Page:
One must hope that this new deadline will be met and that more momentum will generally be brought to the topic of the digital health system. Because of the background of current developments, e-health is not a luxury but a pure necessity. On the one hand, this is happening at the macro level: Switzerland already has one of the most expensive healthcare systems and, like almost all industrialized nations, is confronted with an aging society. In the face of cost pressure and growing demand for care services, automation can help solve this dilemma. In the future, we cannot afford to waste scarce human resources on routine, bureaucratic work.

At the micro level, doctors and patients are individuals in a digital world accustomed to convenient offers and services from the net. With various apps and gadgets, this world is also increasingly penetrating health. However, the interface to the "official" state health system is missing. It is appropriate to ask where all the intelligent device data resides. It is up to the user to decide whether or not to use such services. Another problem, over which patients no longer have any influence, arises when doctors digitize on their own due to a lack of alternatives. If, for example, patient information is transmitted "through the official channels" via messenger or the familiar fax machine to a colleague, there is no longer any need to talk about data protection. We, therefore, need secure, institutionalized, and controlled alternatives that give patients complete control - without degenerating into bureaucratic complexity.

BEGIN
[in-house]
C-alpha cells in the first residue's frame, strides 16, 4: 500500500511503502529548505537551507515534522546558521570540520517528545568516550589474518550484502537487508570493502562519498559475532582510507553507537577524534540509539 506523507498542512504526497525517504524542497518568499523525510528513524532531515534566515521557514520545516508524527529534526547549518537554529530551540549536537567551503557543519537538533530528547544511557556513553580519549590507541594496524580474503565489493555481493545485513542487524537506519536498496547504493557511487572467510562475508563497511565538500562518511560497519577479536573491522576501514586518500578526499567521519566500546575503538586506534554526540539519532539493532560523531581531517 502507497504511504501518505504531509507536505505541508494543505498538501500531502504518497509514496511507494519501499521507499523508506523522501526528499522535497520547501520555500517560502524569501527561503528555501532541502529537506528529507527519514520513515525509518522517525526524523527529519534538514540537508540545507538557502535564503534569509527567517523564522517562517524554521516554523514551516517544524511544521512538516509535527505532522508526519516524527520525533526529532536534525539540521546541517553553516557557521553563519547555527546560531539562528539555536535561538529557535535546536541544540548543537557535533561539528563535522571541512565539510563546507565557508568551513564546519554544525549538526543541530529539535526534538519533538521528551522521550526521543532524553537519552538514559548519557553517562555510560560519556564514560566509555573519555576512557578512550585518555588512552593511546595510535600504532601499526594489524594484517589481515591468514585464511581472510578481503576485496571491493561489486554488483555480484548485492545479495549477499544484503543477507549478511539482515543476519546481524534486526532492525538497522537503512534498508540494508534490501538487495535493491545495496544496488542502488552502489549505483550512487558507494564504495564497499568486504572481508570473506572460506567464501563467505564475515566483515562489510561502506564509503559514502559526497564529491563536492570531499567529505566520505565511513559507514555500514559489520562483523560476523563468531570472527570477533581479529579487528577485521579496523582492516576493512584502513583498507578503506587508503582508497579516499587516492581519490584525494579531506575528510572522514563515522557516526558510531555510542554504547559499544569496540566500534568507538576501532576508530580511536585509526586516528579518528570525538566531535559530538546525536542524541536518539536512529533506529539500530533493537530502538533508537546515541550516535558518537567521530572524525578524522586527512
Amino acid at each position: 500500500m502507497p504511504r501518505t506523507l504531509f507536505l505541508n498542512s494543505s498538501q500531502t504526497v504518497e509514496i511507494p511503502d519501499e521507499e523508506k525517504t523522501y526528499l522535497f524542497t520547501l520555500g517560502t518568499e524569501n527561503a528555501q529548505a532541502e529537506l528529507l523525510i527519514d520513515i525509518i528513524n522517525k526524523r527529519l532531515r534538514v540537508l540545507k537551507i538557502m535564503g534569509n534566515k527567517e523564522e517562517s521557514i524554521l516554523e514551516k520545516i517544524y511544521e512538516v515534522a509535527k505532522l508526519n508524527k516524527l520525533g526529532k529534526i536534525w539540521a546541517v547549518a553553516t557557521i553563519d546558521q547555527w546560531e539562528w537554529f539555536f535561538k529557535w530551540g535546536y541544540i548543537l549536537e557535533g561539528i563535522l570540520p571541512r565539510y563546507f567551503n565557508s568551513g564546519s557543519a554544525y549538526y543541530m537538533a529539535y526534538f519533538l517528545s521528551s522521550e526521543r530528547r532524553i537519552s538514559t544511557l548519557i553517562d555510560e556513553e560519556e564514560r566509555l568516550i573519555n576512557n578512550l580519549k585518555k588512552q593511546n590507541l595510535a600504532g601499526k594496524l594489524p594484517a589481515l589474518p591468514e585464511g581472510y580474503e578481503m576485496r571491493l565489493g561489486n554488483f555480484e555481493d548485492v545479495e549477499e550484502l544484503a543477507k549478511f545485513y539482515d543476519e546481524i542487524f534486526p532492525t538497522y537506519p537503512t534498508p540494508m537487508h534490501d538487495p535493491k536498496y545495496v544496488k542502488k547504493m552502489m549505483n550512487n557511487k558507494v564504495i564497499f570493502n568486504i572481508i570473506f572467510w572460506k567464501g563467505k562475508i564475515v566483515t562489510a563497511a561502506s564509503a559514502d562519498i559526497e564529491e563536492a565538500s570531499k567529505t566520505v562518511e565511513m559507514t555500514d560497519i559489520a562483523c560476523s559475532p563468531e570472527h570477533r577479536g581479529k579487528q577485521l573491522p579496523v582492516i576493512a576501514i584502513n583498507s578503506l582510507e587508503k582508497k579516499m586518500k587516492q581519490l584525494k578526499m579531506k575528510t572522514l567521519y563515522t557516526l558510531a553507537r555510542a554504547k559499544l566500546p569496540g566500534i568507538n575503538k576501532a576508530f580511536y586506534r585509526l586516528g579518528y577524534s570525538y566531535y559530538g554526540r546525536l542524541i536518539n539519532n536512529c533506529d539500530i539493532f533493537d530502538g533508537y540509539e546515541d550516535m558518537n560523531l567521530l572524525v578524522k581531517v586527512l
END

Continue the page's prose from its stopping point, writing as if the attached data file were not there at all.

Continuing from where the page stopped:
Where do we want to go?